Eivør might not be well known in wider metal cir­cles, no doubt be­cause most of her mu­sic falls with Scan­dic pop noir ter­ri­tory.

But for any­one con­nected to the pa­gan and folk-ori­en­tated out­posts of the scene, she’s be­come a fig­ure­head, her song Trøl­labundin, played a cap­pella with just an­cient deer­skin drum and a voice that sounds like it’s forg­ing the key to Mig­dard for com­pany, now en­shrined as a shamanic an­them. There’s an­other rip­ple of ex­cite­ment as she and her band ap­pear, com­bin­ing forces for the plain­tive, hard­ing­fid­dledriven rev­erie of Ni Mø­dre Av Sol as she and

Einar weave the most in­ti­mate of spells, be­fore tak­ing over af­ter a gra­cious, tem­po­rary exit from their hosts. Con­sid­er­ing the mi­gra­tory, sea­far­ing themes of the Nord­ve­gen shows, her own songs tonight are a per­fect fit. Salt is an ode to her na­tive coast­line, whose elec­tronic pulse sound like it’s de­signed to keep Eivør’s vo­cals slip­ping the axis of the earth, Sil­vitni a noc­tur­nal bal­lad map­ping love onto oceanic dy­nam­ics and Boxes is a song about mov­ing house, but, like Kate Bush, she can make some­thing mys­ti­cal from the most do­mes­tic of themes. To wit­ness her sing live is to feel that your brain is be­ing re­tuned to the most sub­lime and ele­men­tal of fre­quen­cies, sug­ges­tive of arc­tic ex­panse, as if sculp­tured to im­pos­si­bly fine lev­els of de­tail by the air it­self, and when she picks up the drum to sing Trøl­labundin – de­scribed as be­ing a song about giv­ing your­self to the mo­ment – the whoops from the au­di­ence fall to stunned si­lence in an in­stance as she ekes her voice to ever more rar­efied realms and breaks into caus­tic chants that would turn the head of the most sea­soned death metal fan. It takes a rare singer who would even dream to join her on­stage, but Einar’s re­turn adds yet an­other level to a song that takes you, if not out of time then into its deep­est strata.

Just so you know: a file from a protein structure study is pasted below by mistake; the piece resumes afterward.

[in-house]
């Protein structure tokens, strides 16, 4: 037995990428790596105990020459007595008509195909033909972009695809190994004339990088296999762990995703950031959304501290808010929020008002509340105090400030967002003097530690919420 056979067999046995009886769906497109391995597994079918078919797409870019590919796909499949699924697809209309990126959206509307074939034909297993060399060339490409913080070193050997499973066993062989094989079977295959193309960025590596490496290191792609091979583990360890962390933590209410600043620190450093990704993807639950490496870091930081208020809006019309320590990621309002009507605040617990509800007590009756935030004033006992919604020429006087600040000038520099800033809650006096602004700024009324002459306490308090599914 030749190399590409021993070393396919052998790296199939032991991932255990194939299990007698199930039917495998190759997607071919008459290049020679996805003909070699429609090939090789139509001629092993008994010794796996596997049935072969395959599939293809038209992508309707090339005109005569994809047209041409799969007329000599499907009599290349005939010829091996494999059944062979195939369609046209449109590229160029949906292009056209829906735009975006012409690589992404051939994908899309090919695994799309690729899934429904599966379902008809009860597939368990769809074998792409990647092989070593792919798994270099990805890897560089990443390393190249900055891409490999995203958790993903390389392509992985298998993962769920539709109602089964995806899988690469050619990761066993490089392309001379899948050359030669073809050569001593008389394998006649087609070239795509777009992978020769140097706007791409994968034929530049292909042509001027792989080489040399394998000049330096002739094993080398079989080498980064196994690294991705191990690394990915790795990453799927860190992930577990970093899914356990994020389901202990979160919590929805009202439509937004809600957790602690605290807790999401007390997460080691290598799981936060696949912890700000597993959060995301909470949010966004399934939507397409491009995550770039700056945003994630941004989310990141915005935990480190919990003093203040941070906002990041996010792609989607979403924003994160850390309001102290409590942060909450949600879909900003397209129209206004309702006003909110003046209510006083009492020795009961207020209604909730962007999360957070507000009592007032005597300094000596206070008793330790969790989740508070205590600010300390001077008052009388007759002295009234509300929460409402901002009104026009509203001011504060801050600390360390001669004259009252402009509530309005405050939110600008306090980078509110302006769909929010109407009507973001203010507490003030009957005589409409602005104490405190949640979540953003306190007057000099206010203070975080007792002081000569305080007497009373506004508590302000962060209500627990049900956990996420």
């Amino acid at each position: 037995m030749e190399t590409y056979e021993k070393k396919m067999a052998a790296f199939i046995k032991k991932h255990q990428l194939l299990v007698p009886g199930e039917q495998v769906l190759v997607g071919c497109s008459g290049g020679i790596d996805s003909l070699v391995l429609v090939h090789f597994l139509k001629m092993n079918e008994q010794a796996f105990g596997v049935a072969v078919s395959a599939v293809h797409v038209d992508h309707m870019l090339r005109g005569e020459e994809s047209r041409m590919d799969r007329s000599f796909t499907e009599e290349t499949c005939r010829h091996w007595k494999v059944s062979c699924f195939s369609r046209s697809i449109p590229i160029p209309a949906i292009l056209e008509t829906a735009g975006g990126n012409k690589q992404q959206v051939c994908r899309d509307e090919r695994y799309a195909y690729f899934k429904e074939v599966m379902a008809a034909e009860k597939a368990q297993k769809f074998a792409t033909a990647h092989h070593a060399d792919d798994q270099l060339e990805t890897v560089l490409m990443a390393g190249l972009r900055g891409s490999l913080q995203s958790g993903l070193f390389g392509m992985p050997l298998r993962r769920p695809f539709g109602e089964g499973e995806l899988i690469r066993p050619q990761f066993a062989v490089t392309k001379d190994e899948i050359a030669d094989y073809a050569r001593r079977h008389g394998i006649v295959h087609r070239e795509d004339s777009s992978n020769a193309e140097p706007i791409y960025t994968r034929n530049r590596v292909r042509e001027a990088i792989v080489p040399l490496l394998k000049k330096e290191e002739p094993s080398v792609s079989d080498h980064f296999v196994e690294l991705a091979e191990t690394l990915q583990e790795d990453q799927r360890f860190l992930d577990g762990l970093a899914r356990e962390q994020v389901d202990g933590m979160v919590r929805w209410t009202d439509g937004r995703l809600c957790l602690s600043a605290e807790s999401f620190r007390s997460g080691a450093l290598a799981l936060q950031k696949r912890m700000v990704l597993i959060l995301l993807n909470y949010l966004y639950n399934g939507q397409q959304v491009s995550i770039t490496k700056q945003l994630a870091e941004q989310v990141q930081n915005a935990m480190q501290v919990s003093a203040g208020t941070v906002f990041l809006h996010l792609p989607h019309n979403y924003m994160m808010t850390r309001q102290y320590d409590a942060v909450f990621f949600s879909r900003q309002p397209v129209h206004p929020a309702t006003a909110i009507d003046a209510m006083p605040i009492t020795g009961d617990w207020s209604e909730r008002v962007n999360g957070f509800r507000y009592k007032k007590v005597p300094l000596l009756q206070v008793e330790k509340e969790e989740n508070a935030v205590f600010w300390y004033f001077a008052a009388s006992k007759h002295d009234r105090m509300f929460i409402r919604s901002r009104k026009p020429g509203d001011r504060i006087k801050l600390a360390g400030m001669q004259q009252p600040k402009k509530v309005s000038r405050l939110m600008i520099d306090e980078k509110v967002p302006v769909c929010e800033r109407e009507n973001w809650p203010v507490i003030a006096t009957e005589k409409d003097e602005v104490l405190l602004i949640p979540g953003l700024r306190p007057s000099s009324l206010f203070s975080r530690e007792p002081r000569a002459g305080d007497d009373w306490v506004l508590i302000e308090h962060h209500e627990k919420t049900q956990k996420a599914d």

Hugsjá’s clos­ing Um Heilage Fjell man­ages to sound both mourn­ful and on the cusp of some brave new world, Eivør’s electronic­s-laced Í Tokuni brings the pa­gan and the modern into per­fect union, and a clos­ing, Eivør-en­hanced Helve­gen, a fu­neral song to sing you to the other side, takes ev­ery­one’s heart even closer to burst­ing point.

It’s a trans­for­ma­tive ex­pe­ri­ence that’s al­most fully repli­cated the next day on the is­land of Bekkjarvik. Set this time in a com­mu­nity hall with sun­light stream­ing through the roof and an­cient burial mounds look­ing down from the moun­tains above, a com­bi­na­tion of trav­ellers and lo­cals sit in rapt won­der, if not quite the same mag­i­cal sense of re­move as the pre­vi­ous evening. Nord­ve­gen, how­ever, has proved to be a jour­ney of dis­cov­ery, and one that feels like it’s never go­ing to end.

This is a de­par­ture point for des­ti­na­tions un­known

Einar Selvik gets into med­i­ta­tive mode in Os

Ivar Bjørn­son gives a barn­storm­ing per­for­mance The is­land of Bekkjarvik is takenon a jour­ney of dis­cov­ery